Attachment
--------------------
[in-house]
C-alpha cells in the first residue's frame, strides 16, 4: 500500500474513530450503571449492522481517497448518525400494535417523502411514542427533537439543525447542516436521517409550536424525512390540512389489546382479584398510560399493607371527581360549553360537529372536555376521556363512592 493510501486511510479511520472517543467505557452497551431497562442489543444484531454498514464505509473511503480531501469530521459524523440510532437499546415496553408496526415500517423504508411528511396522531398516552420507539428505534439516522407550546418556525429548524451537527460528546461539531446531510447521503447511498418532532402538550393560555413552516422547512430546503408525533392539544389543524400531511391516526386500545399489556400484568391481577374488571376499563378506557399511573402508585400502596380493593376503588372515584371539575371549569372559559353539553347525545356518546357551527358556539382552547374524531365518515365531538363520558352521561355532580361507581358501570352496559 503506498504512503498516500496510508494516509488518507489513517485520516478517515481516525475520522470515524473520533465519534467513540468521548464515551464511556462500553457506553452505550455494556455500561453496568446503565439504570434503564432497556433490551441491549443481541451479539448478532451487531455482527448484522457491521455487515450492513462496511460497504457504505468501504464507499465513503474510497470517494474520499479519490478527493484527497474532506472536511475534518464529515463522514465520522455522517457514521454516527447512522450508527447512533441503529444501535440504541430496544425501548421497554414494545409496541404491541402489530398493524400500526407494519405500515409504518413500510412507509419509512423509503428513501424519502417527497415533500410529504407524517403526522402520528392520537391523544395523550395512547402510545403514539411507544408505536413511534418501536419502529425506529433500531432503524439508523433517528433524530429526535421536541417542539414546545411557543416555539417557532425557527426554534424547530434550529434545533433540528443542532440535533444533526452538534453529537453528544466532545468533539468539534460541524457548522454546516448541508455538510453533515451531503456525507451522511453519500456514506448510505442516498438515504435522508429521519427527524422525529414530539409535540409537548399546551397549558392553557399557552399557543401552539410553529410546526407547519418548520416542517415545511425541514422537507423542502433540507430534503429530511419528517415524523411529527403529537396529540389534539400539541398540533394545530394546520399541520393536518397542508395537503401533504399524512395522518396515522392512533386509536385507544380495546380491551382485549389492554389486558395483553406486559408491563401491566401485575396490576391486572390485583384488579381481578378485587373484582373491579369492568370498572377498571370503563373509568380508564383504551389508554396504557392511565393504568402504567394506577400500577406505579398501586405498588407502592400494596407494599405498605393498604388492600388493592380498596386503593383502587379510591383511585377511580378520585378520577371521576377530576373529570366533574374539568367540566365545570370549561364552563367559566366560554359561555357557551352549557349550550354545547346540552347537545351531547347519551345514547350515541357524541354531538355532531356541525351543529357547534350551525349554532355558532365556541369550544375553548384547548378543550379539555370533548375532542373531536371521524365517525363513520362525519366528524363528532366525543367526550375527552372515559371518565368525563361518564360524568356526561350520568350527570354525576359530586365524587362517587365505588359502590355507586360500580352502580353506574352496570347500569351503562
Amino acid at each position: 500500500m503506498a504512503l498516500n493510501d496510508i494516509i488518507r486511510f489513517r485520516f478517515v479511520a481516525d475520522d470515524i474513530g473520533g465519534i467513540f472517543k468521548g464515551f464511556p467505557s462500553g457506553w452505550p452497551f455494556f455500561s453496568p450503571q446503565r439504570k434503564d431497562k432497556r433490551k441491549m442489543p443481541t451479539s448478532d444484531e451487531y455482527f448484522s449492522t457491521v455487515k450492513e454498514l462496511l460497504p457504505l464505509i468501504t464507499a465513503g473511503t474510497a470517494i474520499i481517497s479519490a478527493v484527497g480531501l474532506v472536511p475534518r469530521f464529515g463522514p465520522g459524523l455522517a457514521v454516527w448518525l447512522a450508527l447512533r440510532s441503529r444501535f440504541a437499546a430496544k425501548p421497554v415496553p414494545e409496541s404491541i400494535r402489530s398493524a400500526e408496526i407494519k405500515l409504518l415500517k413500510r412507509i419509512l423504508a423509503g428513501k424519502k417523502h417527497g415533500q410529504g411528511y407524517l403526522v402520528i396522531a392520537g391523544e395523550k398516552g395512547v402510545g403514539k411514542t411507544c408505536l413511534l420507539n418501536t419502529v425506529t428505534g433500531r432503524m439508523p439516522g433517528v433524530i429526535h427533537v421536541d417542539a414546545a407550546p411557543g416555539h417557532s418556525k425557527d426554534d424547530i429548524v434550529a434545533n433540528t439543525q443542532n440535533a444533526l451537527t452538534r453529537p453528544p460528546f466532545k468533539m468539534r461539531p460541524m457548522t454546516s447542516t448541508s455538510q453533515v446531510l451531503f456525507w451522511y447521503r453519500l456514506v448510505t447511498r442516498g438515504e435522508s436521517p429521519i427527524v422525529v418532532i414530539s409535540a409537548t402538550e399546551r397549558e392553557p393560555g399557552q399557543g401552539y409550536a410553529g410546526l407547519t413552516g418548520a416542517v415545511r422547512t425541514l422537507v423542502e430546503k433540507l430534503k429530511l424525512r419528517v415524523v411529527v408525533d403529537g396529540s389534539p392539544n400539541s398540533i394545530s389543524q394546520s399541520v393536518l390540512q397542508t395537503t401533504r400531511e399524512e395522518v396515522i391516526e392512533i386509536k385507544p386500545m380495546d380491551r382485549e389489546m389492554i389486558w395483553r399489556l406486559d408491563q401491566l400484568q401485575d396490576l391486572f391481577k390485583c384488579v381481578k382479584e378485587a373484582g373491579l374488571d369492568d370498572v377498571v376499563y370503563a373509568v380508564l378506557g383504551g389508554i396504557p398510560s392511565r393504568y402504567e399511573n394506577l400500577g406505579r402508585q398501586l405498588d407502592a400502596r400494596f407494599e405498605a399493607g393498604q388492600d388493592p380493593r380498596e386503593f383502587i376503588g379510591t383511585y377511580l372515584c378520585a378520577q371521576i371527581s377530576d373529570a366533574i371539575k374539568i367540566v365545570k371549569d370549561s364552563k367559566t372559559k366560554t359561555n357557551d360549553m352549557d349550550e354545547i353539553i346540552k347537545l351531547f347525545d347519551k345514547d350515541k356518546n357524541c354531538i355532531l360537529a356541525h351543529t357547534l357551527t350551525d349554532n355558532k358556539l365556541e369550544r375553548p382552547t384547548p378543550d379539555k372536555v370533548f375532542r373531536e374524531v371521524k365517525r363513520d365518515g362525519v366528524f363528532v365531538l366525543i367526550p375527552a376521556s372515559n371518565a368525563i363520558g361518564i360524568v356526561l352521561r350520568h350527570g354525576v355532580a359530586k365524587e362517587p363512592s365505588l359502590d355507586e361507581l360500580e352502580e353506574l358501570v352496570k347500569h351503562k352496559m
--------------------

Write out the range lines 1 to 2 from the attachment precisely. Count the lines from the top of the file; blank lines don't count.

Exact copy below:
[in-house]
C-alpha cells in the first residue's frame, strides 16, 4: 500500500474513530450503571449492522481517497448518525400494535417523502411514542427533537439543525447542516436521517409550536424525512390540512389489546382479584398510560399493607371527581360549553360537529372536555376521556363512592 493510501486511510479511520472517543467505557452497551431497562442489543444484531454498514464505509473511503480531501469530521459524523440510532437499546415496553408496526415500517423504508411528511396522531398516552420507539428505534439516522407550546418556525429548524451537527460528546461539531446531510447521503447511498418532532402538550393560555413552516422547512430546503408525533392539544389543524400531511391516526386500545399489556400484568391481577374488571376499563378506557399511573402508585400502596380493593376503588372515584371539575371549569372559559353539553347525545356518546357551527358556539382552547374524531365518515365531538363520558352521561355532580361507581358501570352496559 503506498504512503498516500496510508494516509488518507489513517485520516478517515481516525475520522470515524473520533465519534467513540468521548464515551464511556462500553457506553452505550455494556455500561453496568446503565439504570434503564432497556433490551441491549443481541451479539448478532451487531455482527448484522457491521455487515450492513462496511460497504457504505468501504464507499465513503474510497470517494474520499479519490478527493484527497474532506472536511475534518464529515463522514465520522455522517457514521454516527447512522450508527447512533441503529444501535440504541430496544425501548421497554414494545409496541404491541402489530398493524400500526407494519405500515409504518413500510412507509419509512423509503428513501424519502417527497415533500410529504407524517403526522402520528392520537391523544395523550395512547402510545403514539411507544408505536413511534418501536419502529425506529433500531432503524439508523433517528433524530429526535421536541417542539414546545411557543416555539417557532425557527426554534424547530434550529434545533433540528443542532440535533444533526452538534453529537453528544466532545468533539468539534460541524457548522454546516448541508455538510453533515451531503456525507451522511453519500456514506448510505442516498438515504435522508429521519427527524422525529414530539409535540409537548399546551397549558392553557399557552399557543401552539410553529410546526407547519418548520416542517415545511425541514422537507423542502433540507430534503429530511419528517415524523411529527403529537396529540389534539400539541398540533394545530394546520399541520393536518397542508395537503401533504399524512395522518396515522392512533386509536385507544380495546380491551382485549389492554389486558395483553406486559408491563401491566401485575396490576391486572390485583384488579381481578378485587373484582373491579369492568370498572377498571370503563373509568380508564383504551389508554396504557392511565393504568402504567394506577400500577406505579398501586405498588407502592400494596407494599405498605393498604388492600388493592380498596386503593383502587379510591383511585377511580378520585378520577371521576377530576373529570366533574374539568367540566365545570370549561364552563367559566366560554359561555357557551352549557349550550354545547346540552347537545351531547347519551345514547350515541357524541354531538355532531356541525351543529357547534350551525349554532355558532365556541369550544375553548384547548378543550379539555370533548375532542373531536371521524365517525363513520362525519366528524363528532366525543367526550375527552372515559371518565368525563361518564360524568356526561350520568350527570354525576359530586365524587362517587365505588359502590355507586360500580352502580353506574352496570347500569351503562